The important work that soldier beetles (family Cantharidae) do is never more exemplified than in the "before" and "after" photos.
When the aphids landed on our rose bushes, a few ladybugs came to dine, but the insects that really stopped the aphid onslaught were the soldier beetles.
Veni, Vidi, Vici! They came, they saw, they conquered.
And now, since their food source is gone, the soldier beetles have flown off to find another tasty smorgasbord.
Yesterday we spotted only one soldier beetle (genus Podabrus) on a rose bush. If you look closely, you'll see why there's only one.
Look ma, no aphids!
Insects are cold-blooded so their temperature coincides with their environment.
Before the sun rises, they lie ever so still. As the sun warms them, they stir ever so slowly.
At 6 a.m. yesterday, we checked the roses for aphids (yes, they were there) and so were the predators: the soldier beetles and ladybugs.
A soldier beetle crawled to the edge of a leaf. A ladybug cartwheeled over a leaf and then clung to the tip.
Breakfast is ready!
Except it wasn’t planned.
On the last day of a two-day advanced workshop on "The Technique of Instrumental Insemination,” taught by bee breeder-geneticist Susan Cobey at the Harry H. Laidlaw Jr. Honey Bee Research Facility. UC Davis, bees from one of the hives began to swarm.
It was perfect for one of Cobey's students, Ventura resident Bill Weinerth,
The bees headed for a nearby tree. Cobey, manager of the Laidlaw facility, smoked them to calm them down before shaking the bees loose and into their new home: an awaiting hive.
Weinerth loves working with bees. “I’ve had bees all my life except for 10 years when I was going to school (master’s of divinity),” he said.
“When I was 12, and living in
It's been a bee-loved passion every since.
They're good soldiers, those soldier beetles.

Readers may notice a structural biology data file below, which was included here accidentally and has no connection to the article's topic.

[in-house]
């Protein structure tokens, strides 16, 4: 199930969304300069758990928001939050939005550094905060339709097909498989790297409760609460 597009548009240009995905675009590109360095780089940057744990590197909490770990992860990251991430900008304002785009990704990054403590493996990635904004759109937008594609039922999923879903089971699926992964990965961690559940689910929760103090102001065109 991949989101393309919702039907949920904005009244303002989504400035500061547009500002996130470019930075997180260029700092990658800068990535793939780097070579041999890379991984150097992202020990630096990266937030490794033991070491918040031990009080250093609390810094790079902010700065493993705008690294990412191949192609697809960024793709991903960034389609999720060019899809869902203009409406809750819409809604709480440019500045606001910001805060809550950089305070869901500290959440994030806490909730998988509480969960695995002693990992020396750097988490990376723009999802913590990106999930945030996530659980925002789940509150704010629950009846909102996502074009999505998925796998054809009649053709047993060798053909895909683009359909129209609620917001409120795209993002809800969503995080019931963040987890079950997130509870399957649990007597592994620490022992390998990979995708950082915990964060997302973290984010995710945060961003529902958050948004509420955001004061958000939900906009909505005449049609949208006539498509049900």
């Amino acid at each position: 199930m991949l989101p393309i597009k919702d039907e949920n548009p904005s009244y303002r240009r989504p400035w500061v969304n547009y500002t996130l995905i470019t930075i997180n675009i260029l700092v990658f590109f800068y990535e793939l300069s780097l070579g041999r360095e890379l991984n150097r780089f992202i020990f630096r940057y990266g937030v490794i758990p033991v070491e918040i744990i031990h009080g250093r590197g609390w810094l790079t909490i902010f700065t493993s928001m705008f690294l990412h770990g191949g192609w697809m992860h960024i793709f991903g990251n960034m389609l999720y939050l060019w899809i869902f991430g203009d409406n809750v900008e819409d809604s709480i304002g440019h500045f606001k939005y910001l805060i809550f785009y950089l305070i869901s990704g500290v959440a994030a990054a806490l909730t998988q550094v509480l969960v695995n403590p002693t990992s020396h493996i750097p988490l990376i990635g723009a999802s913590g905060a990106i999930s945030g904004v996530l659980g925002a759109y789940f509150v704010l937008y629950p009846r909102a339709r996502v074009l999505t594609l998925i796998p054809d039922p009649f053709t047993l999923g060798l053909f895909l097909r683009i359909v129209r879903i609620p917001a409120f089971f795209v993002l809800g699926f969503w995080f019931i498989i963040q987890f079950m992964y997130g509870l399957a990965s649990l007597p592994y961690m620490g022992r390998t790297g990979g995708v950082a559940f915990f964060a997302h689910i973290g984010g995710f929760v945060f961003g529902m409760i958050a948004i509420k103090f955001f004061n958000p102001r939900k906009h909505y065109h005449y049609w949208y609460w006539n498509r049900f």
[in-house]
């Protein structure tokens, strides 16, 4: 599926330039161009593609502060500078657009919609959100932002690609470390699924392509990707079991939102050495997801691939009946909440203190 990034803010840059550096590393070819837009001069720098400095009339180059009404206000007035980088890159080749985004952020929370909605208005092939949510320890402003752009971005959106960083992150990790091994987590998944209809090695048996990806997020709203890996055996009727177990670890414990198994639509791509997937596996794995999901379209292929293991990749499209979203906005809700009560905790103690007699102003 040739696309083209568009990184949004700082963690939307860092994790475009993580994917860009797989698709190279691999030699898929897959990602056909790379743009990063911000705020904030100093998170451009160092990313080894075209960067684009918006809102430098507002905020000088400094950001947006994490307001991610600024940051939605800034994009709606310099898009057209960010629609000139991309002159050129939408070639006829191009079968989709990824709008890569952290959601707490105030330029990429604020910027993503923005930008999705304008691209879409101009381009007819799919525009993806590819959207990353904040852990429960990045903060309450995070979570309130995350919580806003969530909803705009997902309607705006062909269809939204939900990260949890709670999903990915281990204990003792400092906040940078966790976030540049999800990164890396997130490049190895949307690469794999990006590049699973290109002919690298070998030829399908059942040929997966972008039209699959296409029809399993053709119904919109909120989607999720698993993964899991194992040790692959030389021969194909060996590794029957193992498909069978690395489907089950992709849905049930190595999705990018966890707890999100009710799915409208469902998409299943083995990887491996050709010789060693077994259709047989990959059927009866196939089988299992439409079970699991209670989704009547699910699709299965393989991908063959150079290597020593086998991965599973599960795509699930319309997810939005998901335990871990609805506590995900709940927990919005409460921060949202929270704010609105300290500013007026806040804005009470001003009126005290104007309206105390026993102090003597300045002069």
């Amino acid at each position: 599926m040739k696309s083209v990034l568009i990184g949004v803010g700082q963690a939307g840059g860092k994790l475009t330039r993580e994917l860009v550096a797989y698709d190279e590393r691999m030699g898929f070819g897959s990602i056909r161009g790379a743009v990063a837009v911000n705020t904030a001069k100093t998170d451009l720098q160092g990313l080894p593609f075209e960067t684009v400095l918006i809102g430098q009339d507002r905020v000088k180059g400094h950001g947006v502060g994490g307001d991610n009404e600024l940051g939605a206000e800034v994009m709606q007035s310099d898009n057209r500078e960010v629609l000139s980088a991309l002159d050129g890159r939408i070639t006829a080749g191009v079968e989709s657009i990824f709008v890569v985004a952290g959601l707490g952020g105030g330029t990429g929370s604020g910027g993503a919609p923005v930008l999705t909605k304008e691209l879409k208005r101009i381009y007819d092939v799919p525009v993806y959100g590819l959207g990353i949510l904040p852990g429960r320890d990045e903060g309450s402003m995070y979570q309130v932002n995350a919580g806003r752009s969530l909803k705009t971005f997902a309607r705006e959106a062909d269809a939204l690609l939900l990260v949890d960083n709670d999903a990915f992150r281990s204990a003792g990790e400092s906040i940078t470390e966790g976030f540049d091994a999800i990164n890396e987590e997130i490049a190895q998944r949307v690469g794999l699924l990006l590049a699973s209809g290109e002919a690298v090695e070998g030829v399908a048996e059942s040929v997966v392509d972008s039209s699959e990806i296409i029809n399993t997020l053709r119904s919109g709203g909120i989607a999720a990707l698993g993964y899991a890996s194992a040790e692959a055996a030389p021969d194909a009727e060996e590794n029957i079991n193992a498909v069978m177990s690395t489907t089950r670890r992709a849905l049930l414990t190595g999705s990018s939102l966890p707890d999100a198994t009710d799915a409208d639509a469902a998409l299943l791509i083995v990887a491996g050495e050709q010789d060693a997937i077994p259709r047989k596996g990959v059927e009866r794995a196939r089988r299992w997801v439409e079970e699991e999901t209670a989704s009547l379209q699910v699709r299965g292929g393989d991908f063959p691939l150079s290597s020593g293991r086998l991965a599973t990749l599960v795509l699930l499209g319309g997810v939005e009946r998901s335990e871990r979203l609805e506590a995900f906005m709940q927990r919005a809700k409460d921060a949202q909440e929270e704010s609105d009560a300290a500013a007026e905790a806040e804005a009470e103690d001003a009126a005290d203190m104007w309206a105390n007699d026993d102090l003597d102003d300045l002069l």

Members of the family Cantharidae, they are beneficial insects that eat other insects, especially aphids and caterpillars--but just about any soft-bodied insect will do. If no insects are available, you'll see them dining on nectar and pollen.
We saw these soldier beetles, with their long, narrow reddish-orange bodies and brownish-gray wing covers, on our rose bushes this morning.
As aphids scooted up and down the steps and leaves, so did the soldier beetles. Three formed a "troop" in a three-gun salute.
California is fortunate to have more than 100 species of these "soldiers of fortune." They're also called leather-winged beetles or leatherwings. Check out their long, threadlike antennae.
If you see soldier beetles in your garden, savor them. They're the good guys.
Please pass the aphids.
Ladybugs eat lots of aphids. Did we say lots of aphids? Lots of aphids. They have no portion control.
If you watch closely, you'll see them gobble aphids like theater-goers devour buttered popcorn. Ladybugs eat so many aphids you wonder if they'll ever be able to lift off the plant.
Last Saturday we observed the usual: a ladybug chomping down aphids. But wait! What was that riding on her back? Coud it be? Was it?
It was. An aphid was riding the ladybug like a cowboy on a bucking rodeo bull. Didn't the aphid know that one little slip, and no more happy trails?
"Well," one wag said, "that's the safest place for an aphid--on the back of a ladybug."